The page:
Journalist Charles Kuralt was someone Kevin had always admired, and when he  watched Kuralt interview Philip Simmons, he knew he had to meet Simmons.  In 1982, Simmons  had received the National Heritage Fellowship from the National Endowment for the Arts, the highest honor the United States can bestow on a traditional artist.  Pieces of his ornamental iron can be seen all over the City of Charleston, in wrought iron gates, fences, balconies and window grills.  All his pieces were created by hand. Kevin Lawless, a student at SCAD at the time, was determined to learn from this master. He ended up interning with Simmons in his studio.
    Kevin calls Philip Simmons a true blacksmith, describing his work, done in a metal building in downtown Charleston, as ‘low tech.’ According to Kevin, Simmons had a coal forge, an oven that bakes metal, and he made everything from scratch, hammering all the metal by hand. At the age of 96, Philip Simmons is still an inspiration to Kevin Lawless.  
    But the art of blacksmithing has evolved since his interning days, and Kevin uses the latest equipment.  He uses a propane forge and has equipment that hammers the metal, although he does hand work, as well.  Kevin’s anvils, hammers, benders and rollers are quite beautiful as well as functional.  He has over 150 hammers, including one made of copper, all with different uses.  
Kevin Lawless donates artwork to numerous local charities.  He is especially fond of those for children. He’s locally famous for his items given to the Evening of the Arts, an event whose proceeds go to the Artist in Residence programs in all the island and Bluffton schools.  The Evening of the Arts auctioned off a bed adorned with lots of metal palm fronds… and a local teacher wearing a negligee.
    When our fire department was having trouble getting people off the beach and golf courses during emergencies,  Kevin designed and built a set of wheels for the firemen’s gurney. A friend needed a barbecue, so Kevin designed one.  Now he sometimes makes barbecues in the shape of pigs.  These items are just a small part of his work, which includes gates, fences, garden art, balcony rails, tables and much more.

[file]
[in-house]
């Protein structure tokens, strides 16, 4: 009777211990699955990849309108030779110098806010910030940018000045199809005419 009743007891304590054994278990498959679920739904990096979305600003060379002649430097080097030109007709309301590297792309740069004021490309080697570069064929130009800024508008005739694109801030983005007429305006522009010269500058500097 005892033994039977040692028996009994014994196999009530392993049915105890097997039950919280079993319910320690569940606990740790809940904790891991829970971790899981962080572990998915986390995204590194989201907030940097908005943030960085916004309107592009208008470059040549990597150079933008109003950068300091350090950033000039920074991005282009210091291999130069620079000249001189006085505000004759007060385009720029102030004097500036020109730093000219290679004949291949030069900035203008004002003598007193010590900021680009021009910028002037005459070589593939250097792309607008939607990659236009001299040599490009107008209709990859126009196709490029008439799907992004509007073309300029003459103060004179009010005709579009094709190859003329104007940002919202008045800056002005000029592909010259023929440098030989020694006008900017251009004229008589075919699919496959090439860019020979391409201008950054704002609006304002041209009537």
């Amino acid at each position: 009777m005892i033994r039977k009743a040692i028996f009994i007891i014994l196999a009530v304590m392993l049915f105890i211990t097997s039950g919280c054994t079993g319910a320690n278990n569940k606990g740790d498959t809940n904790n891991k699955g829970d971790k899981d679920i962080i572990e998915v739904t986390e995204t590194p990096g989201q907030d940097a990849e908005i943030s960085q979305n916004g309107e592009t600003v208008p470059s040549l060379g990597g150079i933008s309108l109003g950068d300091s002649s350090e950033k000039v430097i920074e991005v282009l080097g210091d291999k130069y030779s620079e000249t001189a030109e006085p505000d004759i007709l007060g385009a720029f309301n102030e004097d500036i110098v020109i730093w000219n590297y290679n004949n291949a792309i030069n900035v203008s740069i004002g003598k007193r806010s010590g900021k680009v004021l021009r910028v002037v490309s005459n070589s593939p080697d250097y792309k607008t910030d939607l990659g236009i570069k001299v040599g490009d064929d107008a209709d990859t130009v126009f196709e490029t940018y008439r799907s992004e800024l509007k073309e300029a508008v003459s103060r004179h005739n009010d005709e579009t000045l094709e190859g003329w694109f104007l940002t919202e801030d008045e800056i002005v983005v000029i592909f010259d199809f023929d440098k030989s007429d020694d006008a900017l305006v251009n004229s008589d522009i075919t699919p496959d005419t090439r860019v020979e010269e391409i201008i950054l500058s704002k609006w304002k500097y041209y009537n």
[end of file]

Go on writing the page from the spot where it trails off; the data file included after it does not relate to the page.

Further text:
Forging metal  is a dangerous undertaking.  When working on a cement surface, the heat can take enough moisture out of the concrete that it spontaneously combusts.  Kevin admits to being a bit of a pyromaniac.  He says he might have chosen glass blowing if it weren’t for his asthma.
Kevin describes being an intuitive artist, which means “enjoying the process of the art.”  He says that making the piece is the art form.  When you finish creating the piece, you have an artifact.  The act of watching Kevin create the piece is a joy.
    Kevin quotes his friend, illustrator Ben Morris, who said, “you can have art for your pocket or art for your head.”  Kevin Lawless is fortunate to have both.
    If you can’t find Kevin Lawless at his studio on Greens Road, you might find him roasting a pig for co-workers or friends, or in a little local winery on the island making his own wine. Whatever you do, look him up. Your life will be richer for it.

By Pamela Martin Ovens